Accessibility links

Afghanistan: Karzai Nominated To Lead Transitional Authority

Kabul, 13 June 2002 (RFE/RL) -- Delegates at Afghanistan's Loya Jirga today put forward current interim head Hamid Karzai for nomination to serve as head of state in an 18-month transitional government. Also proposed for nomination were Masooda Jalal, a female employee of the UN's World Food Program, and Glam Fareq Majidi and Mir Mohammed Maahfoz Nadai. Additional names may also be put forward. The chairman of the Loya Jirga, Ismail Qasimyar, is due to make the nominations official later today.

Karzai is widely expected to win the vote to lead the Transitional Authority, which is scheduled to assume power on 22 June until Afghanistan has democratic elections in 2004. The 1,500-member Loya Jirga is in its third day.

In other news, during a meeting in Canada, foreign ministers from the G-7 leading industrialized nations and Russia praised Afghan interim leader Hamid Karzai. The ministers also pledged to support the new 18-month government that Afghanistan is setting up this week. Karzai is expected to be chosen to lead the Transitional Authority.

On another issue, the foreign ministers said the international community must do more to combat terrorism even though progress has been made.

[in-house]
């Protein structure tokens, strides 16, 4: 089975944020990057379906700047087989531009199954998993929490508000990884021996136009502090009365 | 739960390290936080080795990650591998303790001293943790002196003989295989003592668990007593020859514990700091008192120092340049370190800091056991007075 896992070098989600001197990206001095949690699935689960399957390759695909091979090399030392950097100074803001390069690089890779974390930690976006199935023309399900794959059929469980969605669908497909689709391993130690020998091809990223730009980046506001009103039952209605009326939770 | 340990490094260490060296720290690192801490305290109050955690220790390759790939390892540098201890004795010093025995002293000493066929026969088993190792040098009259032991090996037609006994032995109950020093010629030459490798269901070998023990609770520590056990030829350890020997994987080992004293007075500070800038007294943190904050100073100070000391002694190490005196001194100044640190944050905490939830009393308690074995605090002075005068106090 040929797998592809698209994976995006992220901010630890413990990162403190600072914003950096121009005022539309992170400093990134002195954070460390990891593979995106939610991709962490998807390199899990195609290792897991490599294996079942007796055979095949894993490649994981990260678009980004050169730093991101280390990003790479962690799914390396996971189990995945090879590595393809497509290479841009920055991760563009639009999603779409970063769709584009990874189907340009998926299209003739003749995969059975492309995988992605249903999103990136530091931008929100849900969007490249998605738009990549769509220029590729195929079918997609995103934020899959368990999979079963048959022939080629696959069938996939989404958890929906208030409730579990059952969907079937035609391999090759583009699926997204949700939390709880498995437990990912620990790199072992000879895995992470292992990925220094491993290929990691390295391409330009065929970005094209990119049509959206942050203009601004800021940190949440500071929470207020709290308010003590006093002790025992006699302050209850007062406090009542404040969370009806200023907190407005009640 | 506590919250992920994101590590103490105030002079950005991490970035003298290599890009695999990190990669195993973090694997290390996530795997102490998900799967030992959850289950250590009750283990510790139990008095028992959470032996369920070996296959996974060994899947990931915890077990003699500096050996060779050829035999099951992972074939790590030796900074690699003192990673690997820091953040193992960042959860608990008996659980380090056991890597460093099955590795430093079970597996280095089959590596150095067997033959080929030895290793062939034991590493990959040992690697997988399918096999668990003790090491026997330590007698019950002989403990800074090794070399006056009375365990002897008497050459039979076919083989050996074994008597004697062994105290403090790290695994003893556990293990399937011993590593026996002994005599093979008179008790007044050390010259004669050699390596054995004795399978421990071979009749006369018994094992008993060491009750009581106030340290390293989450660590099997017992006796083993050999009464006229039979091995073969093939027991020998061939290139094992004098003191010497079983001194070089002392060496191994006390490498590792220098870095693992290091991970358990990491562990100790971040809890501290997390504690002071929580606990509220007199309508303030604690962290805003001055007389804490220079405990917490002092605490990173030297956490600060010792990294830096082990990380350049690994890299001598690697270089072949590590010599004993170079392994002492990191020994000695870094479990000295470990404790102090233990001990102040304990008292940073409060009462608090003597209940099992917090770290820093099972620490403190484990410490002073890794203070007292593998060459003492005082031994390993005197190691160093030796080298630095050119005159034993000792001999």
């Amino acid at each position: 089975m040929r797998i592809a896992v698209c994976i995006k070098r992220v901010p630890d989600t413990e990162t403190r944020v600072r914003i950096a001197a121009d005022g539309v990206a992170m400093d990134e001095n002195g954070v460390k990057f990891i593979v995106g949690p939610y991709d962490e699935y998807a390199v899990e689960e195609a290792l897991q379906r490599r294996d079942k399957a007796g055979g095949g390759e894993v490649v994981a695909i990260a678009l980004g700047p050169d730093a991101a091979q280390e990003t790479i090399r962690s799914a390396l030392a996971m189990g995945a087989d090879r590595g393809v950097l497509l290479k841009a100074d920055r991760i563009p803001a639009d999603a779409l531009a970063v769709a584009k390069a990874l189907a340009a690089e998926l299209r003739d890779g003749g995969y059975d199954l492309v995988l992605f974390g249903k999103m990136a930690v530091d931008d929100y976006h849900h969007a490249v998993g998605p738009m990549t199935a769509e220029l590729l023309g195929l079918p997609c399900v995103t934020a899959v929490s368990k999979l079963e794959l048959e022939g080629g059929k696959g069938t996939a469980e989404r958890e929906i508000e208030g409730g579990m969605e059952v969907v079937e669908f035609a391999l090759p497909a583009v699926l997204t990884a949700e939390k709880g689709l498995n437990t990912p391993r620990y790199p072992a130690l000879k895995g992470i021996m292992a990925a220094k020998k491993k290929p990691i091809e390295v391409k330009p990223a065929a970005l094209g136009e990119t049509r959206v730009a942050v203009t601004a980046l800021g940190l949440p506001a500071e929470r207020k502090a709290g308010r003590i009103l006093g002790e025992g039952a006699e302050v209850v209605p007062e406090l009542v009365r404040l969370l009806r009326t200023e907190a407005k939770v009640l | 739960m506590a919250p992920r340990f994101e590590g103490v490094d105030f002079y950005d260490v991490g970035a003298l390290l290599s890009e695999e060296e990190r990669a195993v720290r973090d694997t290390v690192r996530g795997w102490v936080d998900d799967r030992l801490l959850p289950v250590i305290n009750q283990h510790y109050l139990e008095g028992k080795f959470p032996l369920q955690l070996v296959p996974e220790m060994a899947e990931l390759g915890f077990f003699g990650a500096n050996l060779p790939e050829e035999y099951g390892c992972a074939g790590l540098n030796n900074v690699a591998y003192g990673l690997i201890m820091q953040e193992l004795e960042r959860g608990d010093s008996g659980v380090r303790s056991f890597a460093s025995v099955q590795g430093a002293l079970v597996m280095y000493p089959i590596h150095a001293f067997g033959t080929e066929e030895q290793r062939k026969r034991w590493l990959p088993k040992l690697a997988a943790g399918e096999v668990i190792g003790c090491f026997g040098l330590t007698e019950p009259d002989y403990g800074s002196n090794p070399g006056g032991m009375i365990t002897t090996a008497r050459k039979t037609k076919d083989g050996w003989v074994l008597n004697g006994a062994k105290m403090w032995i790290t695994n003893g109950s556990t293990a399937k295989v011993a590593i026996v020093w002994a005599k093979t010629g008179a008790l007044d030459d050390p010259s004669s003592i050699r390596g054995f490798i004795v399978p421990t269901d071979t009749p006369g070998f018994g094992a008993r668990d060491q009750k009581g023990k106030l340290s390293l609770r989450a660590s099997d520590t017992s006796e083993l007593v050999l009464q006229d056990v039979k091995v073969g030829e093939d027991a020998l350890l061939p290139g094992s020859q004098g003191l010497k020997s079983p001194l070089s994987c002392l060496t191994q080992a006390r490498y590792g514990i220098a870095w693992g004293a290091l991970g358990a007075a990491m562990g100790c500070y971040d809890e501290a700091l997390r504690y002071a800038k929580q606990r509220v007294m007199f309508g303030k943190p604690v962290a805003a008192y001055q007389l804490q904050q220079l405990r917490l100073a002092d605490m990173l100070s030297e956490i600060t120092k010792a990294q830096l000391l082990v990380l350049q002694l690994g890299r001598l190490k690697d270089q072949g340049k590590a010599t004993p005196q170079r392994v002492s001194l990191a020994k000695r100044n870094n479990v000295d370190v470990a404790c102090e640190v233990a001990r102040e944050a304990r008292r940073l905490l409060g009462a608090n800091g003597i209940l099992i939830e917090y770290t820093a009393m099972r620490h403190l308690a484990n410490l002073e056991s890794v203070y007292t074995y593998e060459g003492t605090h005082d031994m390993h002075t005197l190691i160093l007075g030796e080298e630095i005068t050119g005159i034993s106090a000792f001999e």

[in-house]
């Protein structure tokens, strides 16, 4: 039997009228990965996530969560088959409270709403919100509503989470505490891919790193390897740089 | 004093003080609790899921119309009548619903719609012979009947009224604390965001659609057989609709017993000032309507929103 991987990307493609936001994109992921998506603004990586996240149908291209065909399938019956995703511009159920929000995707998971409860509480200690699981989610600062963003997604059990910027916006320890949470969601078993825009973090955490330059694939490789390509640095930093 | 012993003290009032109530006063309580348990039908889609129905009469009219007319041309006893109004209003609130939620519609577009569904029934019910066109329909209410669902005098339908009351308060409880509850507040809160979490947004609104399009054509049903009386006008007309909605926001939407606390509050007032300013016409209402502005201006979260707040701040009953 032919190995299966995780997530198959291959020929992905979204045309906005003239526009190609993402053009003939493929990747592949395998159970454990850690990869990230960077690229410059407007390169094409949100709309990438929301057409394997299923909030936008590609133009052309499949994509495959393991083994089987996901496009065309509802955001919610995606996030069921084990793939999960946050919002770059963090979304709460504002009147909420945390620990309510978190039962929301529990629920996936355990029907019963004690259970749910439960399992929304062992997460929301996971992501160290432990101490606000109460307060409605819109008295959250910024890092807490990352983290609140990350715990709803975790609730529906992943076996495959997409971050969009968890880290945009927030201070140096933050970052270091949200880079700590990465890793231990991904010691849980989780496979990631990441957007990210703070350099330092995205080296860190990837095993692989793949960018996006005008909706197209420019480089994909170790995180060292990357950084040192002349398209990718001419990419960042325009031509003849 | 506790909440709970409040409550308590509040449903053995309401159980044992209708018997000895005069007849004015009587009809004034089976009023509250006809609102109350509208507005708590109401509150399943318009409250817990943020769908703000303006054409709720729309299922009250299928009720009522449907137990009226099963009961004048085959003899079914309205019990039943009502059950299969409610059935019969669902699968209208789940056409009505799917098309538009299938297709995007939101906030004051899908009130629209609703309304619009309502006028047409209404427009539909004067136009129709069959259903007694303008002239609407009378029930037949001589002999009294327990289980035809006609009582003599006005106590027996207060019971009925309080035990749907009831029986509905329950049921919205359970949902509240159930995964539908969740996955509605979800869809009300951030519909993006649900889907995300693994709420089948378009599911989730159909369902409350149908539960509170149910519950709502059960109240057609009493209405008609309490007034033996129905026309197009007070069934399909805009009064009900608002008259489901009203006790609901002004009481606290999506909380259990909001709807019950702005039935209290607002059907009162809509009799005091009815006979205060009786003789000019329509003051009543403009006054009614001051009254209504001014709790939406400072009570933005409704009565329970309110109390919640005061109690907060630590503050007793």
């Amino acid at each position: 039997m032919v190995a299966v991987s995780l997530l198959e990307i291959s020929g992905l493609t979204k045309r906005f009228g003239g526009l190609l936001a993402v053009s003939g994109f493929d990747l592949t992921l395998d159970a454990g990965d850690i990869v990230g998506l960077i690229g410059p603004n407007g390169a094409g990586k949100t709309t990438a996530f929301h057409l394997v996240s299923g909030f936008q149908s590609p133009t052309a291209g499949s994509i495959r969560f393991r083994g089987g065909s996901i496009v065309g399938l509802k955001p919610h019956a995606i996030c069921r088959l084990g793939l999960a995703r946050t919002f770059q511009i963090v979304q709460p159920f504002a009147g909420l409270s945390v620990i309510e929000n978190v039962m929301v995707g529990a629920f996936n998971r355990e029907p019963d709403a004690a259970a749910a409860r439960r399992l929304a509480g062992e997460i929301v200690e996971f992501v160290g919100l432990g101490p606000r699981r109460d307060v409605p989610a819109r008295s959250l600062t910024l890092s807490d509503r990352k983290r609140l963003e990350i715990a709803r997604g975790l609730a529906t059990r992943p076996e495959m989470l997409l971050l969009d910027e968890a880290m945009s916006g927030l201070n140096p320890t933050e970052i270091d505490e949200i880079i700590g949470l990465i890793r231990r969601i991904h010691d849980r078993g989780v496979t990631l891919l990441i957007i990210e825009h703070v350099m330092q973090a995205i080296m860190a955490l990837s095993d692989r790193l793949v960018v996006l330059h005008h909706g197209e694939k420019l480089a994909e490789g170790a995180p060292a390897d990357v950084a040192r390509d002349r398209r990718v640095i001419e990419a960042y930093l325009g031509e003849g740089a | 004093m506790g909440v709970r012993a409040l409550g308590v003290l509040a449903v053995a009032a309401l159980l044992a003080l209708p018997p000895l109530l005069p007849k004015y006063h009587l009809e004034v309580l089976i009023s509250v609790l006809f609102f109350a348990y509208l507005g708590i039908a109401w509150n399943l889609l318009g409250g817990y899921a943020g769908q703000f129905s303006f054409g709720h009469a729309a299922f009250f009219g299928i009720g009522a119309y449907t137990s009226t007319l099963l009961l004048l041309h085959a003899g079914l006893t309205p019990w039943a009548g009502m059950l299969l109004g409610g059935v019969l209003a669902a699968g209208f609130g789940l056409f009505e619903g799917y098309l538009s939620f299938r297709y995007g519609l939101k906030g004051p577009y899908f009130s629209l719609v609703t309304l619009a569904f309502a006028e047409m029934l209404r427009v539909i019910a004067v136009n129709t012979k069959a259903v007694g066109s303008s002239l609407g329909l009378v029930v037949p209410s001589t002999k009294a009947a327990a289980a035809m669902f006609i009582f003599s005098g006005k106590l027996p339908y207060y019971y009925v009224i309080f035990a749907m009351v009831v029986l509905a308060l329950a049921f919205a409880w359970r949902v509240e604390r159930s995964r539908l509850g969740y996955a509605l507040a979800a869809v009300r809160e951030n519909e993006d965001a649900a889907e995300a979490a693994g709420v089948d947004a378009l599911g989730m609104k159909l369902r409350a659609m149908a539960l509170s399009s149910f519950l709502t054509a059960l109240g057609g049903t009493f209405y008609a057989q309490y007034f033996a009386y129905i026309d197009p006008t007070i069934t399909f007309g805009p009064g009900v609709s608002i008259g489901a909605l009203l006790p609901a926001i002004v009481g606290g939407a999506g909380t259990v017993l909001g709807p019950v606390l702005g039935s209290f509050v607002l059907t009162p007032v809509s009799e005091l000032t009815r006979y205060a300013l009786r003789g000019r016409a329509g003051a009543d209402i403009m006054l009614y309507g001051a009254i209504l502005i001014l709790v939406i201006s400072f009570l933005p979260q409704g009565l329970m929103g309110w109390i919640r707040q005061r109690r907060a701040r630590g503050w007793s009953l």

The meeting in Vancouver, which began yesterday, comes ahead of the summit of G-7 plus Russia leaders at the end of the month in Canada. The gathering of foreign ministers from Canada, Britain, the United States, Japan, France, Italy, Germany, as well as Russia is focusing on the current tensions between rivals Pakistan and India.

Yesterday, U.S. Secretary of State Colin Powell asked Russian Foreign Minister Igor Ivanov to use his country's influence to resolve a dispute between Belarus and the Organization for Security and Cooperation in Europe (OSCE). Powell held talks with Ivanov yesterday on the sidelines of a two-day gathering of foreign ministers.

The OSCE mission's acting head in Minsk was forced to leave last week after the Belarusian government refused to renew his visa and gave him 24 hours to get out of the country. The Belarusian government accuses the OSCE of undermining it.

In response, the OSCE recalled the last remaining senior mission officer from Belarus to Vienna. Relations between the OSCE and the government of President Alyaksandr Lukashenka have deteriorated since the OSCE criticized Lukashenka's 2001 re-election as having been a fraudulent vote.